sly : marketing

How to Test if a Webdesign Works or Not

I am not a webdesigner, but I know a great webdesign when I see one. People and companies are changing their webdesigns constantly as a result of the hard competition to become one of the top sites in their niche on the Internet. I am not sure how many years a “great” webdesign can last, but to me it doesnīt seem to last for that long. Two of the sites that I have been used to visiting for a few years are Amazon and PayPal and I think that both of them have been with the original design for a long time. But now, PayPal are finally doing some changes. Well, I like their design and I am not sure if they really need a new one, but it doesnīt seem that their new design is entirely new. It looks a lot like the old one, but with some new elements.

There are many ways to test a webdesign, but one of the best I have seen in a while is from PayPal (the link opens up in a new window) and I saw it yesterday. I am not sure how long they have been testing it. I am not commenting their new design (it it will be their new design), but this is just a comment about how well they are doing when it comes to testing the new webdesign.

I believe that there are two ways of relaunching a site with a new webdesign (there are probably many more, but I will concentrate on the two for this post). You can either just make the new webdesign that you think will be perfect for your site and then launch it, or you can make the new design and then ask your visitors what they think about it before you decide to launch it.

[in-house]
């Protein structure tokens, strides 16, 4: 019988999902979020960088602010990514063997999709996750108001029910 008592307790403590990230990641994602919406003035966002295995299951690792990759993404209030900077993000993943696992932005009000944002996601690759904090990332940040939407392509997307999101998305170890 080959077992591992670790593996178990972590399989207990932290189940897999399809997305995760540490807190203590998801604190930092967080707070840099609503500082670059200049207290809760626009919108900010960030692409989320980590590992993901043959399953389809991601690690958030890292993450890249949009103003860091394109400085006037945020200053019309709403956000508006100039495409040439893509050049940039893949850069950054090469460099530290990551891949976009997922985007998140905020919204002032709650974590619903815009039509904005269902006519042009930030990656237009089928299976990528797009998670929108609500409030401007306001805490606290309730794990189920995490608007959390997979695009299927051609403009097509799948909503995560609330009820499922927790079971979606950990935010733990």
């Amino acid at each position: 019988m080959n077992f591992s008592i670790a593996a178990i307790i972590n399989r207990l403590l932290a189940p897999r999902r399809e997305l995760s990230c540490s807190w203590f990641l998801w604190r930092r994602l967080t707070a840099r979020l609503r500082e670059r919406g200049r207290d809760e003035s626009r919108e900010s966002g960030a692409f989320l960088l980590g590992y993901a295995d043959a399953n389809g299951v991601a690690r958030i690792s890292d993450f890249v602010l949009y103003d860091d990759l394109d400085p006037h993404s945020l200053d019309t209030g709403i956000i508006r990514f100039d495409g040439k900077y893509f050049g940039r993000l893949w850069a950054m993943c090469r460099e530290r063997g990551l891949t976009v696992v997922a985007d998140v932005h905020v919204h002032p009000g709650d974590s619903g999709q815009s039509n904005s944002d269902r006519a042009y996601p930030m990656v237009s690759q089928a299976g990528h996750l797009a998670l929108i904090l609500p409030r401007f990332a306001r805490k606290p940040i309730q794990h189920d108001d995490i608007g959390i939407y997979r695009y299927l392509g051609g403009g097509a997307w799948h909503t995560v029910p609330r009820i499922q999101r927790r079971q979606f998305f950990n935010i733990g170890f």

The second way is the best way (according to my experience). Your readers opinions are what really counts. It doesnīt matter how good you think the new design is if your readers donīt like it. Always listen to your readers. Many webmasters sends out questionairies to their visitors or to their optin-lists and asks them a lot of questions about the new design. Many visitors might feel bothered to get e-mails like that, and again might donīt want to have anything to do with you after sending out something like that (I am not like that, I would love to answer something like that if itīs short and easy).

Instead of sending a questionairy you could do it the PayPal way. At the moment they are testing a new design for their website and they are doing it by using their “old” design but with a small link at the top (with a grey background) and it says “Preview the new PayPal Homepage”. Look at the images below to see how it works.

If you are interested, you can click on the preview link. If you do, you get to see the new design, and when you are “finished” looking at the new design you can click at the same place, a different link with a different text saying “Switch back to the original PayPal”. After you do that, you will get a short questionairy about how your experience with this new webdesign was. It takes about 1 minute to answer.

Why is this a great way to test if a webdesign works or not?

First, only users that would like to preview the new design will click on it. You will not bother anybody by doing it this way. Second, you will only get the opinions of people who have actually seen the new site and who wants to share their opinion with you. Third, you get to track how many people that have actually seen the new design and you can probably think that if they donīt leave an opinion they are not strongly against the new webdesign.

What I donīt know for sure yet, is what happens if people donīt switch back to the original PayPal design, but just leave the site. I have tried not to switch back myself, and then I didnīt get the questionairy. This is a way not to get people / customers upset. PayPal are not using the exit pop-up method, and thatīs a good thing, but they might lose some great feedback.



One response to “How to Test if a Webdesign Works or Not”

  1. Tim says:

    It also makes you notice it more, I know I have when I’ve seen someone spell it that way.

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